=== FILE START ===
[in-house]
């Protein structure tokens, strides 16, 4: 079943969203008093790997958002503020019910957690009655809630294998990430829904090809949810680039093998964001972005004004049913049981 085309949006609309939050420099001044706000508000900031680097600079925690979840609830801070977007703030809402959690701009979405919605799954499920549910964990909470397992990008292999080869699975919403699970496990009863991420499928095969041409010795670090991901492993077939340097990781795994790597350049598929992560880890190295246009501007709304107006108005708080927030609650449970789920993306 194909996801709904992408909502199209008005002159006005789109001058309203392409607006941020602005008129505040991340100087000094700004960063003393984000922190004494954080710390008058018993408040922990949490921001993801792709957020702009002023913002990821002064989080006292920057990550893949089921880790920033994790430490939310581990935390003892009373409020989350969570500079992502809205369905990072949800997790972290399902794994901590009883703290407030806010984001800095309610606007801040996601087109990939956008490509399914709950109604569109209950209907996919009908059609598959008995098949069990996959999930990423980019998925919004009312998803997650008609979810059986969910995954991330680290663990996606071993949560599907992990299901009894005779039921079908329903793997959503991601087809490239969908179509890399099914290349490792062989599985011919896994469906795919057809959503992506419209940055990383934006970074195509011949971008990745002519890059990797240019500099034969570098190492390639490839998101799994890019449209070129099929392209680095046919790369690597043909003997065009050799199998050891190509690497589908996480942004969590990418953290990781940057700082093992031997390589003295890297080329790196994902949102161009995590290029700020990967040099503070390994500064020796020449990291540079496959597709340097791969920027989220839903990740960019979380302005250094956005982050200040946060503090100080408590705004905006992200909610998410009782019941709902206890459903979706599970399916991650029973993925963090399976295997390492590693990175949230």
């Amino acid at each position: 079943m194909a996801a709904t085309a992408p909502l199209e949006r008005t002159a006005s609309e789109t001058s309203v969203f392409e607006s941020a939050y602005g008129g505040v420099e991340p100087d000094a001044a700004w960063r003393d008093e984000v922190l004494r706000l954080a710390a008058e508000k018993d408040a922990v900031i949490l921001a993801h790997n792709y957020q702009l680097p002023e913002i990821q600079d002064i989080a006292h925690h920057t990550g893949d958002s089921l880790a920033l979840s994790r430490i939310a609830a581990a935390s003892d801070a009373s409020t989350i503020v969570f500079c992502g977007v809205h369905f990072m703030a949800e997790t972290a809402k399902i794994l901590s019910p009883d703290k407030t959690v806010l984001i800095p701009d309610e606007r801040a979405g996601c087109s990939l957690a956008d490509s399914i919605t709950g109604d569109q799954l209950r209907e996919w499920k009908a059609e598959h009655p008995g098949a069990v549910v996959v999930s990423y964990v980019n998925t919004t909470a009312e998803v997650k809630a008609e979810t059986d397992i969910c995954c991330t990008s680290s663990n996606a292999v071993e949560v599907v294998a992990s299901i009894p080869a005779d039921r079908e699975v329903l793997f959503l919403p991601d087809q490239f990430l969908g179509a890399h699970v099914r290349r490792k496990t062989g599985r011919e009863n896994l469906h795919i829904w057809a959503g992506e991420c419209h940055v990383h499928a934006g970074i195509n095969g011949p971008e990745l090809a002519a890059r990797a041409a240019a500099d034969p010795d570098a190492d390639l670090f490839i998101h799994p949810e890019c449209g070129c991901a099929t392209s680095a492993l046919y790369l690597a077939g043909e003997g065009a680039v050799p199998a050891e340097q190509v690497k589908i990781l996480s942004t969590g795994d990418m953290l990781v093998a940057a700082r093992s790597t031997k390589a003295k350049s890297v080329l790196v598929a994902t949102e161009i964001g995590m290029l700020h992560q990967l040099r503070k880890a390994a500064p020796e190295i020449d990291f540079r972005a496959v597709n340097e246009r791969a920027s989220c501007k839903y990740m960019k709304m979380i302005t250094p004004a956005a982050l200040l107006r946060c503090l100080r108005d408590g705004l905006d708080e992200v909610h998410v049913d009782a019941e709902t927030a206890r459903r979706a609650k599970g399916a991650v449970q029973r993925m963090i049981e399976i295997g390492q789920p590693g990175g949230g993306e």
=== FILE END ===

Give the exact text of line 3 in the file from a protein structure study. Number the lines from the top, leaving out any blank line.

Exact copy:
């Amino acid at each position: 079943m194909a996801a709904t085309a992408p909502l199209e949006r008005t002159a006005s609309e789109t001058s309203v969203f392409e607006s941020a939050y602005g008129g505040v420099e991340p100087d000094a001044a700004w960063r003393d008093e984000v922190l004494r706000l954080a710390a008058e508000k018993d408040a922990v900031i949490l921001a993801h790997n792709y957020q702009l680097p002023e913002i990821q600079d002064i989080a006292h925690h920057t990550g893949d958002s089921l880790a920033l979840s994790r430490i939310a609830a581990a935390s003892d801070a009373s409020t989350i503020v969570f500079c992502g977007v809205h369905f990072m703030a949800e997790t972290a809402k399902i794994l901590s019910p009883d703290k407030t959690v806010l984001i800095p701009d309610e606007r801040a979405g996601c087109s990939l957690a956008d490509s399914i919605t709950g109604d569109q799954l209950r209907e996919w499920k009908a059609e598959h009655p008995g098949a069990v549910v996959v999930s990423y964990v980019n998925t919004t909470a009312e998803v997650k809630a008609e979810t059986d397992i969910c995954c991330t990008s680290s663990n996606a292999v071993e949560v599907v294998a992990s299901i009894p080869a005779d039921r079908e699975v329903l793997f959503l919403p991601d087809q490239f990430l969908g179509a890399h699970v099914r290349r490792k496990t062989g599985r011919e009863n896994l469906h795919i829904w057809a959503g992506e991420c419209h940055v990383h499928a934006g970074i195509n095969g011949p971008e990745l090809a002519a890059r990797a041409a240019a500099d034969p010795d570098a190492d390639l670090f490839i998101h799994p949810e890019c449209g070129c991901a099929t392209s680095a492993l046919y790369l690597a077939g043909e003997g065009a680039v050799p199998a050891e340097q190509v690497k589908i990781l996480s942004t969590g795994d990418m953290l990781v093998a940057a700082r093992s790597t031997k390589a003295k350049s890297v080329l790196v598929a994902t949102e161009i964001g995590m290029l700020h992560q990967l040099r503070k880890a390994a500064p020796e190295i020449d990291f540079r972005a496959v597709n340097e246009r791969a920027s989220c501007k839903y990740m960019k709304m979380i302005t250094p004004a956005a982050l200040l107006r946060c503090l100080r108005d408590g705004l905006d708080e992200v909610h998410v049913d009782a019941e709902t927030a206890r459903r979706a609650k599970g399916a991650v449970q029973r993925m963090i049981e399976i295997g390492q789920p590693g990175g949230g993306e």